It's worth noting what Mickelson said at his Tuesday news conference when asked who he thought would be the next left-hander to win a major: "I'm going to leave that one unanswered. I think we all know the answer to that."

Think again Phil. There may only be five left-handers on the Tour this year, but you're not No. 1.

That would be Weir, who pocketed $1.08 million US for his historic win and vaulted atop the PGA Tour's money list with over $3.3 million already this season.

Weir's accomplishment eclipses anything ever done by a Canadian golfer, even the great George Knudson, whose best at Augusta was a second-place tie in 1969. Weir now has six PGA Tour wins -- three already this season -- two behind Knudson's record mark for a Canadian.

"There have been a lot of great Canadian golfers," Weir said. "It's unfortunate that George isn't around to see this."

More importantly, Weir's stunning victory should go down as one of the greatest Canadian sporting moments in history, certainly challenging Jacques Villeneuve's 1997 Formula One championship and Donovan Bailey's 100-metre gold at the 1996 Summer Games.

Prime Minister Jean Chretien was quick to phone Weir after his win and congratulate him. Chretien, Weir says, was "jumping up and down" as he claimed the prestigious tournament.

"This win is a win for me and my family, but it is a big win for Canada and Canadian golf and the fans that have been very supportive of me," Weir said.

The fans mean a lot to Weir, who has Canadians cheering for him at every PGA stop, including this week in Augusta.

"I felt like I kind of let them down last year, I didn't play very well at all," said Weir, who dropped to 78th on the money list in 2002. "I was very motivated, not only for myself, but for those reasons as well to come out and play well this year."

Canadian fans won't have long to wait to tell Weir how thrilled they are. Weir is expected to attend Monday night's NHL playoff game between Philadelphia and Toronto at the Air Canada Centre. Get ready for a rousing ovation.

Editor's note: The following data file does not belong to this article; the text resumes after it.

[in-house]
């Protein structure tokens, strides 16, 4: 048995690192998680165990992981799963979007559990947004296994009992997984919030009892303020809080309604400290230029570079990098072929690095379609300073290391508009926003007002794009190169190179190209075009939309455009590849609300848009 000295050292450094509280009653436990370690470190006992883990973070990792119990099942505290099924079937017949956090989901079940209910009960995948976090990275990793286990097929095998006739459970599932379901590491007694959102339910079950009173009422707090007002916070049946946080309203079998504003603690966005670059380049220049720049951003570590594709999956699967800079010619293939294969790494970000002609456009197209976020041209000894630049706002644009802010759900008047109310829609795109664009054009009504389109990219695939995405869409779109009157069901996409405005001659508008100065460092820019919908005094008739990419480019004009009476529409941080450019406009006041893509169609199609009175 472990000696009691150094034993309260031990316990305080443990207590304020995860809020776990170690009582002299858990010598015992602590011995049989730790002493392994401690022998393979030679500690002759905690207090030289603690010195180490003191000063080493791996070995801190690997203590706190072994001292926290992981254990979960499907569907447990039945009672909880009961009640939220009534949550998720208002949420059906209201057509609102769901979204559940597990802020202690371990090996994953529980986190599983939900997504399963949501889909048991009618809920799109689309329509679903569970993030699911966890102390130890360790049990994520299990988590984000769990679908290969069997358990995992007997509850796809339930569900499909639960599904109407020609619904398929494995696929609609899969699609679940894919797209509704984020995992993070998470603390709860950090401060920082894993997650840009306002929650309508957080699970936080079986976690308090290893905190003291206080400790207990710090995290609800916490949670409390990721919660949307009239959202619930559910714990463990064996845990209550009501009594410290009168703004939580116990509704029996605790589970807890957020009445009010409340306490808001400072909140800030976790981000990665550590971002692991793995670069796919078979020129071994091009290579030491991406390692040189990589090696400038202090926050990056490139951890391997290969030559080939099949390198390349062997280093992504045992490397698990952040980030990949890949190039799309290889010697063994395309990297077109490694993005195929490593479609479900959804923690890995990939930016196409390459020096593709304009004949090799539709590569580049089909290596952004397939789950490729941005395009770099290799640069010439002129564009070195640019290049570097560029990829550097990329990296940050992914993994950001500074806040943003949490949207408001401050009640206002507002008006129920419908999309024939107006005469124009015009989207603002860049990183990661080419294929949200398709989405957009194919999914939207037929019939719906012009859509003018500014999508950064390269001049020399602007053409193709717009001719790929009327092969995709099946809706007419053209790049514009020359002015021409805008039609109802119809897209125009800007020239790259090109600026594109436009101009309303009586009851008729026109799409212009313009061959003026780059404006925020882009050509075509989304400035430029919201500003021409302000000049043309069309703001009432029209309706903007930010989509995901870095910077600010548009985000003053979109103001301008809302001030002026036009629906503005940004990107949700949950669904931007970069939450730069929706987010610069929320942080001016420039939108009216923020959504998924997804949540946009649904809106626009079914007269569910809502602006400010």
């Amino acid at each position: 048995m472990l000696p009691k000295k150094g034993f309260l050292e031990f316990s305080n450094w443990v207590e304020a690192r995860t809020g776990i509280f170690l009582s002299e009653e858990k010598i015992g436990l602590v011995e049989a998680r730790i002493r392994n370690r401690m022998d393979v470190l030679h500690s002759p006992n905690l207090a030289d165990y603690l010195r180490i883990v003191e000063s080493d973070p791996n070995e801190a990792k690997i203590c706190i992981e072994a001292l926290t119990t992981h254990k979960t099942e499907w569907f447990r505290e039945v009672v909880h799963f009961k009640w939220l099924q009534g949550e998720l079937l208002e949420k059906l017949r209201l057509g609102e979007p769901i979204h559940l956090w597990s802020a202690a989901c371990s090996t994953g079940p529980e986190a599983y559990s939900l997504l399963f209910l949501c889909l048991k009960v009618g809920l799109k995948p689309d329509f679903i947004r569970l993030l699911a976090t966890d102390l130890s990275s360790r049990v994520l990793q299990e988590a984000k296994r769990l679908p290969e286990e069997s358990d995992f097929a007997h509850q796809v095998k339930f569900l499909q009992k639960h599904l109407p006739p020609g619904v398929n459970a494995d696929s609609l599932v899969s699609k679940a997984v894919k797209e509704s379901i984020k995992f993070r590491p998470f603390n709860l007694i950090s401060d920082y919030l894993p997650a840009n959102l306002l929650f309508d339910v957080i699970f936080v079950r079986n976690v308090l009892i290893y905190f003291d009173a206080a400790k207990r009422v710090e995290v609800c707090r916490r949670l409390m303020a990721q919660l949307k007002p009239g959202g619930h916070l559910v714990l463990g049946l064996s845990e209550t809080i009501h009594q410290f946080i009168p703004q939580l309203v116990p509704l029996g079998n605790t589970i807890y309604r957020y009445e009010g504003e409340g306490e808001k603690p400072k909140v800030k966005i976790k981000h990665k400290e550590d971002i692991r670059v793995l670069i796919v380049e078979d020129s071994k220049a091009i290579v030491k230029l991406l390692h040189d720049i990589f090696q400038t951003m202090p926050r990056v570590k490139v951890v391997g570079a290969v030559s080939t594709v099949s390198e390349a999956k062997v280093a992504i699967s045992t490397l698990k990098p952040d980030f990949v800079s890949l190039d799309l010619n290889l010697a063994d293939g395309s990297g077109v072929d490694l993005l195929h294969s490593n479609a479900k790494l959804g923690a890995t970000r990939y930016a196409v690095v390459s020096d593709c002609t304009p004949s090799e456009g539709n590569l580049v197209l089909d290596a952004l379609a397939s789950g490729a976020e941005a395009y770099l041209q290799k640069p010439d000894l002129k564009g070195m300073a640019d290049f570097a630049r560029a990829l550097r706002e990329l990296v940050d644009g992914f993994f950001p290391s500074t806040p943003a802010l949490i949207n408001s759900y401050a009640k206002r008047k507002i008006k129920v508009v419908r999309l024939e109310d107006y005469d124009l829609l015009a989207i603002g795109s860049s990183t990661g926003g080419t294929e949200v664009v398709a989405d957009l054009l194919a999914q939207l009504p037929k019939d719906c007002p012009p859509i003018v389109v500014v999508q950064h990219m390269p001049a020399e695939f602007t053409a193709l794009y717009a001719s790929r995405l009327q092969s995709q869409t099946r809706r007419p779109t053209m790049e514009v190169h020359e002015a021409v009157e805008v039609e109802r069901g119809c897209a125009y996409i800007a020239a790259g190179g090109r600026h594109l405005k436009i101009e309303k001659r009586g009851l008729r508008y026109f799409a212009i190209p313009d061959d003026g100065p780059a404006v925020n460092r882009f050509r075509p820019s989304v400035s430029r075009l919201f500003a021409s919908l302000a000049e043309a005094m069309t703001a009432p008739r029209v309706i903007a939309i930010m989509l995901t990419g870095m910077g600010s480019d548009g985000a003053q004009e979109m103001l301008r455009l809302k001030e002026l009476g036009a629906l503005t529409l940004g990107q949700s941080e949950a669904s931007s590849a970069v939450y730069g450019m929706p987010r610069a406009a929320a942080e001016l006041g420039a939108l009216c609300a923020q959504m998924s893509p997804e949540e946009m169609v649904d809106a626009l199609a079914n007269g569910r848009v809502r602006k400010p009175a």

The last time Canada had this much to celebrate was last February in Salt Lake City, when the men's Olympic hockey team won gold and ended a 50-year drought. Weir, an avid hockey fan, was in the crowd for that historical moment. Now the national spotlight was on him.

"It's a big moment for me. It's a big moment for Canadian golf and it's a big moment in Canadian sport," Weir said.

It nearly didn't happen.

Weir faced a six-foot par putt on the 18th green with the eyes of Augusta on him, needing to make it to force the playoff.

"I wouldn't wish that putt on anybody," said Weir. "That was the most nerve-racking putt anyone could have. If you miss it, it's a three-putt to lose the Masters."

He made it, of course, just like he had all week, saving par after par with clutch putting.

"It probably was the best I putted," Weir said. "Definitely inside of 10 feet the best I've putted."<

Then came the playoff, and Weir watched asMattiace self-destructed.

After both players drove solidly to start the playoff on the par-4, 495-yard 10th hole, Mattiace's second shot was way left of the green, landing in the rough behind a tree.

Weir was next and his six-iron shot landed on the front half of the green, a good 45 feet away from the pin. But he was on the green, while Mattiace went looking at his options.

Mattiace sent a hard punch shot flying across the green, leaving him at least 25 feet away from par. Weir rolled his birdie effort eight feet past, prolonging the tension.

But once Mattiace took two more putts and missed, all Weir needed was a two-putt from eight feet to win the green jacket. His par putt barely missed.

He tapped in for a bogey-five, and raised his arms in glory as the gallery cheered. His wife Bricia came onto the green to hug him, the same women who once filled in as his caddy in those dark years in the mid-1990s when Weir was struggling to make it, toiling on the Canadian and Australian Tours.

"Yes, it was a long road," Weir said, looking back while wearing golf's famous green jacket. "I mean it took six years to even get on the Tour out of college. And those times missing Q-school and playing overseas and the commitment that takes not only for myself, but my family, my wife.

"And it's an unbelievable progression that I've finally gotten here, but I think even back then I believed that would I would get here somehow. I would figure it out."

Weir, who turns 33 next month, has also come a long way from the nervous second-year player that blew up to an 80 in the final round of the 1999 PGA Championship after starting the day in the last pairing with Woods.

"A lot of hard work has gone in since that PGA Championship," Weir said. "That was the summer of '99, so in three years I have won five tournaments leading into this. That kind of set me up for this week.

"And I gained a lot of experience along the way, worked a lot on my swing, and on my game to tighten that up, make it more consistent. My putting, I worked on that very hard. And that was the difference today. I made literally all my putts inside of eight feet today. And at the PGA that year I don't think I made one of them."<